The first notes for this text were written during the summers of 2008–2010 when I taught
a short course on mathematical modeling at the University of New Mexico. The audience
consisted mostly of undergraduate mathematics students, and an aim of the course was to
interest them in math at the graduate level.
The students had some basic knowledge of ordinary differential equations and numerics.
I tried to build on this foundation, but instead of increasing the technical skills of the
studen I tried to lead them to more fundamental questions. What can one model with
differential equations? What is determinism? If the universe evolves deterministically,
what about free will and responsibility? Does it help if there are elements of randomness
in the laws of evolution?
Of course, these are deep questions, and in this text we can only scratch the surface in
our discussion. Nevertheless, mathematics — even at a rather elementary level — may help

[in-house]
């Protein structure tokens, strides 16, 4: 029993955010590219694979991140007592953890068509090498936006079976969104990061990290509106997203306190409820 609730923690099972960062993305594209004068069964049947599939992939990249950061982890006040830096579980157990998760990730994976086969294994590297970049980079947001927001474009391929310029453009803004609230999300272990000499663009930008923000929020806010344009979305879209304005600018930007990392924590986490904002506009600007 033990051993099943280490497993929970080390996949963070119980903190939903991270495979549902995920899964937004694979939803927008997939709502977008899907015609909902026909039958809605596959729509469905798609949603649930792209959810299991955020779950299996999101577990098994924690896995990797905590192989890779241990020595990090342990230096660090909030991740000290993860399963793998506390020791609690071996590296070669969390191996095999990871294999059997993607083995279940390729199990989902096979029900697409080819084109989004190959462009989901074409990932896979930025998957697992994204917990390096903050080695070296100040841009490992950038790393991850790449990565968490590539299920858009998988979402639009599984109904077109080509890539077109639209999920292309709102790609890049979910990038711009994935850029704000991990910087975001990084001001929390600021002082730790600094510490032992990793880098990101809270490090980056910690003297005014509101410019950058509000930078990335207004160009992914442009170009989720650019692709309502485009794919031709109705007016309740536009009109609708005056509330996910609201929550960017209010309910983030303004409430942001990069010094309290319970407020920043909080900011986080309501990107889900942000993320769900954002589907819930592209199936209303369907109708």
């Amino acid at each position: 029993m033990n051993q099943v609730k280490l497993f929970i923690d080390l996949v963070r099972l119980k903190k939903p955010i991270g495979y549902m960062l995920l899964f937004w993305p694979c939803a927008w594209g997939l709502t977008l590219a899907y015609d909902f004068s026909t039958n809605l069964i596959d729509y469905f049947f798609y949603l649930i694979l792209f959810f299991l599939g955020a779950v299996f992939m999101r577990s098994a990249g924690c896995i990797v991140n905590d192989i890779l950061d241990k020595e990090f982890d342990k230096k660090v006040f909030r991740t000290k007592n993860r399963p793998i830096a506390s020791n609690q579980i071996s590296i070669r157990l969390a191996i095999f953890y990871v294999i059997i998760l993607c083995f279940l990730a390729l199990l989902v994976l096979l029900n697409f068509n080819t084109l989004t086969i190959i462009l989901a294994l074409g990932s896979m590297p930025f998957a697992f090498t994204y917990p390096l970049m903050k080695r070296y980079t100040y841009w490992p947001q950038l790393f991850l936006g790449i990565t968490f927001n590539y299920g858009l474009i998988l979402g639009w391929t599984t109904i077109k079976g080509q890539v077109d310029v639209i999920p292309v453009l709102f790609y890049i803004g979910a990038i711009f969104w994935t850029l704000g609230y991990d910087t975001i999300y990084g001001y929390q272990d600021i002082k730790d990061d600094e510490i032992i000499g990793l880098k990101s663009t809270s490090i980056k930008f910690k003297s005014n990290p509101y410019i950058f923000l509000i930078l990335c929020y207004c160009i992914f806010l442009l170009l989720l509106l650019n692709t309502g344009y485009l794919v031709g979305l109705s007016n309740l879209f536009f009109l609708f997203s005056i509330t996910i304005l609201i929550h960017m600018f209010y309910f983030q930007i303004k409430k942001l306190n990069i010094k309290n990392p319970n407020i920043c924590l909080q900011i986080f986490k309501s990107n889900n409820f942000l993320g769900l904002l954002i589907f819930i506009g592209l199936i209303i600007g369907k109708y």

to clarify what is at stake. Throughout, I try to put the discussion into historical context.
For example, the text contains a rather detailed description of the derivation of Kepler’s
laws of planetary motion using ordinary differential equations. After all, Newton’s great
success in deriving these laws were an important starting point of the scientific revolution
and a deterministic world view. It made classical mechanics a model for all sciences.
Even if a deterministic description of an evolution is possible, there are often practical
limitations of predictability because of the exponential growth in time of any uncertainty
in the initial condition. Iteration with the logistic map gives an example. However, even if
the accurate determination of future states is impractical, the average behavior of a system
may still be very robustly determined. The logistic map again serves as an example. Do
we have a similar situation for weather and climate? We cannot predict the weather two
weeks in advance, but it may still be possible to determine the average weather 30 years